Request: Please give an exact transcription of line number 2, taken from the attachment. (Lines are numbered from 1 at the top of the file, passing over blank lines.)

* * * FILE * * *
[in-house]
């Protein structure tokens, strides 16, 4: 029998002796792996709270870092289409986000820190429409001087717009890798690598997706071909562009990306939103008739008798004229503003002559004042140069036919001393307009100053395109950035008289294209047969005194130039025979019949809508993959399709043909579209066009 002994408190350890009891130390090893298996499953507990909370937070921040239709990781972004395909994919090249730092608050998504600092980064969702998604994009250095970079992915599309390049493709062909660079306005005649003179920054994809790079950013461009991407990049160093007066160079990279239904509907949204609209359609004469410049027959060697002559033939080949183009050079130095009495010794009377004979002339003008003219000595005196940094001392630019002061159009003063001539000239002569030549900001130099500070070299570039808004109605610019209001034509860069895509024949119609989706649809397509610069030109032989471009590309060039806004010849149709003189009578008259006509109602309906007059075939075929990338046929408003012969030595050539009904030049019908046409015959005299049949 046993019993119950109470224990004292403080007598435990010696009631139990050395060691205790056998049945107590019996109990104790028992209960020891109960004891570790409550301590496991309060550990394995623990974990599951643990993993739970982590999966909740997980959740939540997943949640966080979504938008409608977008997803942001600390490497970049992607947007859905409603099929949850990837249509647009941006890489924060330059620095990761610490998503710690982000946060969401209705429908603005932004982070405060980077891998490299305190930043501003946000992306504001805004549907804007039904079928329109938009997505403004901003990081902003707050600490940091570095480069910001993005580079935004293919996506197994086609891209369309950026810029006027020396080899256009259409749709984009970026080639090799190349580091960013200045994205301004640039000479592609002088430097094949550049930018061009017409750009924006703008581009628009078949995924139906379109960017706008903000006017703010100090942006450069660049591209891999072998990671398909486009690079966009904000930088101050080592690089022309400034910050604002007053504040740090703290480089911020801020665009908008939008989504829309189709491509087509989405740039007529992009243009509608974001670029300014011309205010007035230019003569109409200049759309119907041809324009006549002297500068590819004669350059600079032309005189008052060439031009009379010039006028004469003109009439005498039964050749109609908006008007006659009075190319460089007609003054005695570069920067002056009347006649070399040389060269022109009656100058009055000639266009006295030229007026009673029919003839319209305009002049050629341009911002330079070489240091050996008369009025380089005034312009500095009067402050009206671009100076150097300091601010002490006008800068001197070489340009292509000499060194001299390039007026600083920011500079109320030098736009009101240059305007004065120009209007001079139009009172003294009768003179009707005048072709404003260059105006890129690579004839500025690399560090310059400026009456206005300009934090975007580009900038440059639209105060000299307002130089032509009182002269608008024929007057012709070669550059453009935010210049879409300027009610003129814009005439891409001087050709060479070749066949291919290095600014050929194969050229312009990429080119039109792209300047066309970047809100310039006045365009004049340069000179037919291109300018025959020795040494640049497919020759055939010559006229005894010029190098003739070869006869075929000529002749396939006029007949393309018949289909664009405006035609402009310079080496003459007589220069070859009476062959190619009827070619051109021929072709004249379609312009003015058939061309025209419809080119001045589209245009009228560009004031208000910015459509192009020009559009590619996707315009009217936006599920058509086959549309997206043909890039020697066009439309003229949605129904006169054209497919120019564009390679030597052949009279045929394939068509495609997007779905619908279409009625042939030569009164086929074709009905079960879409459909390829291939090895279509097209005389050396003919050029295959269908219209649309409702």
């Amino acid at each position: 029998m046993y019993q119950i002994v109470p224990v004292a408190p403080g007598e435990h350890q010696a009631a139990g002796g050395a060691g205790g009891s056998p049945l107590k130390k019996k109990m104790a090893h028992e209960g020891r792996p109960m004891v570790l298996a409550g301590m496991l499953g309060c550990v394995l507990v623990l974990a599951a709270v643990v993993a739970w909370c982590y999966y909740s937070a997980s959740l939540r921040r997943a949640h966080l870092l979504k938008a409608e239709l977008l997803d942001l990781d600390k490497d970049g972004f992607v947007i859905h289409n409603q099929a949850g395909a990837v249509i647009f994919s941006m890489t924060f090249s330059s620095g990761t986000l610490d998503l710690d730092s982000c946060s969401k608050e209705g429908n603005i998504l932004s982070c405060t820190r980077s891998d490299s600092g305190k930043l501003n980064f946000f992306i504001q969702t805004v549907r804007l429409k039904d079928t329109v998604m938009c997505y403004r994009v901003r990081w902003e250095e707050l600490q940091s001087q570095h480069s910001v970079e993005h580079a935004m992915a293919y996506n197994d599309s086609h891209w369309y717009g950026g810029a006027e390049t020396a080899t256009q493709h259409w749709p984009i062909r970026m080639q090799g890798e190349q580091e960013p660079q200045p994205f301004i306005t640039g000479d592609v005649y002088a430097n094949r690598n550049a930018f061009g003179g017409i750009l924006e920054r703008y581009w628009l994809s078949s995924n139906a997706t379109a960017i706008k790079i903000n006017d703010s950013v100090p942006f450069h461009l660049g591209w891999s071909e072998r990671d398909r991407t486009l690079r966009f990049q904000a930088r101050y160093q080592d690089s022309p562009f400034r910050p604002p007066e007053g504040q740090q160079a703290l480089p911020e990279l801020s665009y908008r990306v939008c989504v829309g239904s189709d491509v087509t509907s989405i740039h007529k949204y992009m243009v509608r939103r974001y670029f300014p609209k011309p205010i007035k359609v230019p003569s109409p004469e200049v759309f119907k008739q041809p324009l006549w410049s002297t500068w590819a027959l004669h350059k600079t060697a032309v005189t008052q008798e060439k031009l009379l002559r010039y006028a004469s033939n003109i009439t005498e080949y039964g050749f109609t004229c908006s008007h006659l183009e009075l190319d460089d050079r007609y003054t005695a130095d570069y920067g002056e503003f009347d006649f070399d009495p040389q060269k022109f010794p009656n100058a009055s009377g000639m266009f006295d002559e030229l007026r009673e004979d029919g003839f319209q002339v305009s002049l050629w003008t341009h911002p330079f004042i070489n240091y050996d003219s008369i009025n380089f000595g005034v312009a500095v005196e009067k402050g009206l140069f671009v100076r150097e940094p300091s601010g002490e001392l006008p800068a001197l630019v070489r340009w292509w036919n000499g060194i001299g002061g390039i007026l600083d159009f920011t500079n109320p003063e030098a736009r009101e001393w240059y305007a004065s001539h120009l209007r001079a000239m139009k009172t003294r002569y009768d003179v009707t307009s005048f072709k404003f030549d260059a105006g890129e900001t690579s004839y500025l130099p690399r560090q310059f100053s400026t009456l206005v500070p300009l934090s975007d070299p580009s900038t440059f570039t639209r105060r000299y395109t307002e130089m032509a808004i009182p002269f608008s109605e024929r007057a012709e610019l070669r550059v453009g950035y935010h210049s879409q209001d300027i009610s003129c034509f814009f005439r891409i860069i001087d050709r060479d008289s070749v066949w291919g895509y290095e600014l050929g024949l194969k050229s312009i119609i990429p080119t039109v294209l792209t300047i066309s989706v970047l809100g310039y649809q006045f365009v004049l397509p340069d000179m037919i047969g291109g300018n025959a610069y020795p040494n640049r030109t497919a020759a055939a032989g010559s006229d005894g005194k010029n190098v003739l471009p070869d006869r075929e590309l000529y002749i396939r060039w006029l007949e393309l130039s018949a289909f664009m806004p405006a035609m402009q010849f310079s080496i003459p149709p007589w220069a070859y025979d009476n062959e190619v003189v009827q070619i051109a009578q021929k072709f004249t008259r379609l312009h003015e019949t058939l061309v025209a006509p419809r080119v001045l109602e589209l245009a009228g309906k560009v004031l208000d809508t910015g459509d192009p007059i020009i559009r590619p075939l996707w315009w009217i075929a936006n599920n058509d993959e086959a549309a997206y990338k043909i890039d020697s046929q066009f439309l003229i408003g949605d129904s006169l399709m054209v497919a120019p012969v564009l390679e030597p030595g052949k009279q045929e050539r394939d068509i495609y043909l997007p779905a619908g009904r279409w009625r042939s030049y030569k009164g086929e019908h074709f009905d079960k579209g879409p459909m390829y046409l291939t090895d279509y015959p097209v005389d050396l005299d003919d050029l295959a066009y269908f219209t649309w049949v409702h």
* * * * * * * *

């Protein structure tokens, strides 16, 4: 029998002796792996709270870092289409986000820190429409001087717009890798690598997706071909562009990306939103008739008798004229503003002559004042140069036919001393307009100053395109950035008289294209047969005194130039025979019949809508993959399709043909579209066009 002994408190350890009891130390090893298996499953507990909370937070921040239709990781972004395909994919090249730092608050998504600092980064969702998604994009250095970079992915599309390049493709062909660079306005005649003179920054994809790079950013461009991407990049160093007066160079990279239904509907949204609209359609004469410049027959060697002559033939080949183009050079130095009495010794009377004979002339003008003219000595005196940094001392630019002061159009003063001539000239002569030549900001130099500070070299570039808004109605610019209001034509860069895509024949119609989706649809397509610069030109032989471009590309060039806004010849149709003189009578008259006509109602309906007059075939075929990338046929408003012969030595050539009904030049019908046409015959005299049949 046993019993119950109470224990004292403080007598435990010696009631139990050395060691205790056998049945107590019996109990104790028992209960020891109960004891570790409550301590496991309060550990394995623990974990599951643990993993739970982590999966909740997980959740939540997943949640966080979504938008409608977008997803942001600390490497970049992607947007859905409603099929949850990837249509647009941006890489924060330059620095990761610490998503710690982000946060969401209705429908603005932004982070405060980077891998490299305190930043501003946000992306504001805004549907804007039904079928329109938009997505403004901003990081902003707050600490940091570095480069910001993005580079935004293919996506197994086609891209369309950026810029006027020396080899256009259409749709984009970026080639090799190349580091960013200045994205301004640039000479592609002088430097094949550049930018061009017409750009924006703008581009628009078949995924139906379109960017706008903000006017703010100090942006450069660049591209891999072998990671398909486009690079966009904000930088101050080592690089022309400034910050604002007053504040740090703290480089911020801020665009908008939008989504829309189709491509087509989405740039007529992009243009509608974001670029300014011309205010007035230019003569109409200049759309119907041809324009006549002297500068590819004669350059600079032309005189008052060439031009009379010039006028004469003109009439005498039964050749109609908006008007006659009075190319460089007609003054005695570069920067002056009347006649070399040389060269022109009656100058009055000639266009006295030229007026009673029919003839319209305009002049050629341009911002330079070489240091050996008369009025380089005034312009500095009067402050009206671009100076150097300091601010002490006008800068001197070489340009292509000499060194001299390039007026600083920011500079109320030098736009009101240059305007004065120009209007001079139009009172003294009768003179009707005048072709404003260059105006890129690579004839500025690399560090310059400026009456206005300009934090975007580009900038440059639209105060000299307002130089032509009182002269608008024929007057012709070669550059453009935010210049879409300027009610003129814009005439891409001087050709060479070749066949291919290095600014050929194969050229312009990429080119039109792209300047066309970047809100310039006045365009004049340069000179037919291109300018025959020795040494640049497919020759055939010559006229005894010029190098003739070869006869075929000529002749396939006029007949393309018949289909664009405006035609402009310079080496003459007589220069070859009476062959190619009827070619051109021929072709004249379609312009003015058939061309025209419809080119001045589209245009009228560009004031208000910015459509192009020009559009590619996707315009009217936006599920058509086959549309997206043909890039020697066009439309003229949605129904006169054209497919120019564009390679030597052949009279045929394939068509495609997007779905619908279409009625042939030569009164086929074709009905079960879409459909390829291939090895279509097209005389050396003919050029295959269908219209649309409702």